... a beautifully rendered, spellbinding saga about family secrets and taboos ... The journey Shorto takes to trace his grandfather's life is eventful, entertaining and enlightening ... In pursuing recollections of the past and unearthing long-buried family secrets, Shorto and his father reconcile and deepen their own relationship on the way to crafting a thorough, immensely moving and empathetic portrait of Shorto's namesake, and how his Sicilian American immigrant experiences shaped the course of history.
In the end, this is not a mob story. It’s a story of family dynamics. Of love and loss and betrayal. Of Shorto’s hometown. Of his own relationship with his father and his father’s relationship with his father. In other words, it’s a family memoir. Whether Shorto likes it or not. His reluctance — perhaps a mere literary device — is a roadblock. But once Shorto’s on the highway, steering us along with his usual humor and eye for quirky detail, settling an hour from his hometown for easy access, we are with him. All the way, as Sinatra would say.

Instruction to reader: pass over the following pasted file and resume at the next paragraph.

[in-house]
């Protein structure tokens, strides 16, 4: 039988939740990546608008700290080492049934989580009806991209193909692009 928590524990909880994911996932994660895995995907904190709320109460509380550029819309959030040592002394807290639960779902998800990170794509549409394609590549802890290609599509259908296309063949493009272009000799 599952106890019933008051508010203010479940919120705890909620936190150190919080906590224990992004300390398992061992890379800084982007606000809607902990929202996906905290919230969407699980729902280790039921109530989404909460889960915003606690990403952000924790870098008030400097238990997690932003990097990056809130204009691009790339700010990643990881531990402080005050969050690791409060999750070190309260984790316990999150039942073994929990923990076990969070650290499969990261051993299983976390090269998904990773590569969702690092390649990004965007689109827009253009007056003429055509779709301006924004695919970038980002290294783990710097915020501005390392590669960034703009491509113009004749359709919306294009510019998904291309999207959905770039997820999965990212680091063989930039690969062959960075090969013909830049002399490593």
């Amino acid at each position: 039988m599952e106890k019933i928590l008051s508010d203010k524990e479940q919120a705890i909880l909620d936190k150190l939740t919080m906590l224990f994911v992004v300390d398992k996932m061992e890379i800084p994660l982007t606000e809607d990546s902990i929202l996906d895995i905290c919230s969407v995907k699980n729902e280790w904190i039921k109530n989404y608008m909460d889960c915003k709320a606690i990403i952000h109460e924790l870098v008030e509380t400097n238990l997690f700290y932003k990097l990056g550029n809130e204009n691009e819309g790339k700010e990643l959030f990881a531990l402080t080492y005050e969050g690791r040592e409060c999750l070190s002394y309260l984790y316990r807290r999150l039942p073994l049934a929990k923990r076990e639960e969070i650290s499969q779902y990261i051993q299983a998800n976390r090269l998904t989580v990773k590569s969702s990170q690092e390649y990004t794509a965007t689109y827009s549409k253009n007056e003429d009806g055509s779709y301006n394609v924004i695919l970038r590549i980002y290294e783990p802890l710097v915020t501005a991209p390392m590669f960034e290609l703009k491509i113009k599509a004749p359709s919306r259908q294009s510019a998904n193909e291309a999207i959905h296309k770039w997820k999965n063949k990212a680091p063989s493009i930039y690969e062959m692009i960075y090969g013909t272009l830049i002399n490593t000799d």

Do we really need another Mafioso-in-the-family memoir? ... When Al Capone’s purported grandson publishes a memoir, and he has, I think it’s safe to say we’ve reached saturation. Which is why I was surprised how thoroughly I enjoyed Russell Shorto’s Smalltime: A Story of My Family and the Mob ... The author of well-received histories of Amsterdam and New York City, Mr. Shorto has produced something that feels altogether fresh ... Much of the fun in Smalltime is accompanying Mr. Shorto into nursing homes, retirement communities and tumbledown rowhouses as he gently grills these wheezing octogenarians—everyone seems to be on oxygen—about the details of bygone sitdowns and arrests and, yes, that single murder ... The weakest sections of the book crowd toward the end, as Mr. Shorto describes his efforts to suss out his ailing father’s involvement in all this ... I didn’t much mind. Mr. Shorto is a terrific storyteller, especially in his brevity. His sentences are short, crisp and unshowy; few of his words are wasted, a delight these days. Extra details are sunk into footnotes. At 259 pages, Smalltime is a book you can knock back in a couple of flights—that is, if we ever take flights again.